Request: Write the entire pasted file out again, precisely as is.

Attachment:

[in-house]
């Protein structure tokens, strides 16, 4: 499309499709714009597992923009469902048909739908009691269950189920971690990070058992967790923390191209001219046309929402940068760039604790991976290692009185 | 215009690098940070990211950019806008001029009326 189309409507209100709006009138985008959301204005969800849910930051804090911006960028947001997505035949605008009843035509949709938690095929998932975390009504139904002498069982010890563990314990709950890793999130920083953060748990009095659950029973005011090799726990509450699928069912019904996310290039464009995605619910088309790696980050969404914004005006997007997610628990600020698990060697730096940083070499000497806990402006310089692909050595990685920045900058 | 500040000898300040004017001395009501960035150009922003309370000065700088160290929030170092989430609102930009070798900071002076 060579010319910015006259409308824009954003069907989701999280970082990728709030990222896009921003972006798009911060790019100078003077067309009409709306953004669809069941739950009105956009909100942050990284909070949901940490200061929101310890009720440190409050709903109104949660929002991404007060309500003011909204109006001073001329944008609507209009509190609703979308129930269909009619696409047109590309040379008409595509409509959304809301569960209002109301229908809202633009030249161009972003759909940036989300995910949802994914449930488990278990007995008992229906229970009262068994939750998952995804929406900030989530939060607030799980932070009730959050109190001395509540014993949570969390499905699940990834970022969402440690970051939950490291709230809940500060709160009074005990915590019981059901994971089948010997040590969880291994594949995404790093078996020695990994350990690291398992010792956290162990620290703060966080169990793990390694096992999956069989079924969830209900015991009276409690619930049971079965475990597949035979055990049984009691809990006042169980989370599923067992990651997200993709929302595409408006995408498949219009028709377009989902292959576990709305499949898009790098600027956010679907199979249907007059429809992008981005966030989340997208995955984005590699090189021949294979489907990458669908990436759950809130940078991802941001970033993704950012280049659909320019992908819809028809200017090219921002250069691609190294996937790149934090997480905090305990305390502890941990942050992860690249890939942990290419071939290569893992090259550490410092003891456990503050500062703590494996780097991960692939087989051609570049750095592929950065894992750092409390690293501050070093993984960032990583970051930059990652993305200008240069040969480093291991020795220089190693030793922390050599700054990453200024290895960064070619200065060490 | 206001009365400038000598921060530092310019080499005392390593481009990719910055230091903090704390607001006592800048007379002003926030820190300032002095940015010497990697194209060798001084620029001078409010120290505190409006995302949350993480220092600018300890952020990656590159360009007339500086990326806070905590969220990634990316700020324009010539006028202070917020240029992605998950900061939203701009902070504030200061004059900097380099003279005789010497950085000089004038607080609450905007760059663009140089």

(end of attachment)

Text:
[in-house]
């Protein structure tokens, strides 16, 4: 499309499709714009597992923009469902048909739908009691269950189920971690990070058992967790923390191209001219046309929402940068760039604790991976290692009185 | 215009690098940070990211950019806008001029009326 189309409507209100709006009138985008959301204005969800849910930051804090911006960028947001997505035949605008009843035509949709938690095929998932975390009504139904002498069982010890563990314990709950890793999130920083953060748990009095659950029973005011090799726990509450699928069912019904996310290039464009995605619910088309790696980050969404914004005006997007997610628990600020698990060697730096940083070499000497806990402006310089692909050595990685920045900058 | 500040000898300040004017001395009501960035150009922003309370000065700088160290929030170092989430609102930009070798900071002076 060579010319910015006259409308824009954003069907989701999280970082990728709030990222896009921003972006798009911060790019100078003077067309009409709306953004669809069941739950009105956009909100942050990284909070949901940490200061929101310890009720440190409050709903109104949660929002991404007060309500003011909204109006001073001329944008609507209009509190609703979308129930269909009619696409047109590309040379008409595509409509959304809301569960209002109301229908809202633009030249161009972003759909940036989300995910949802994914449930488990278990007995008992229906229970009262068994939750998952995804929406900030989530939060607030799980932070009730959050109190001395509540014993949570969390499905699940990834970022969402440690970051939950490291709230809940500060709160009074005990915590019981059901994971089948010997040590969880291994594949995404790093078996020695990994350990690291398992010792956290162990620290703060966080169990793990390694096992999956069989079924969830209900015991009276409690619930049971079965475990597949035979055990049984009691809990006042169980989370599923067992990651997200993709929302595409408006995408498949219009028709377009989902292959576990709305499949898009790098600027956010679907199979249907007059429809992008981005966030989340997208995955984005590699090189021949294979489907990458669908990436759950809130940078991802941001970033993704950012280049659909320019992908819809028809200017090219921002250069691609190294996937790149934090997480905090305990305390502890941990942050992860690249890939942990290419071939290569893992090259550490410092003891456990503050500062703590494996780097991960692939087989051609570049750095592929950065894992750092409390690293501050070093993984960032990583970051930059990652993305200008240069040969480093291991020795220089190693030793922390050599700054990453200024290895960064070619200065060490 | 206001009365400038000598921060530092310019080499005392390593481009990719910055230091903090704390607001006592800048007379002003926030820190300032002095940015010497990697194209060798001084620029001078409010120290505190409006995302949350993480220092600018300890952020990656590159360009007339500086990326806070905590969220990634990316700020324009010539006028202070917020240029992605998950900061939203701009902070504030200061004059900097380099003279005789010497950085000089004038607080609450905007760059663009140089």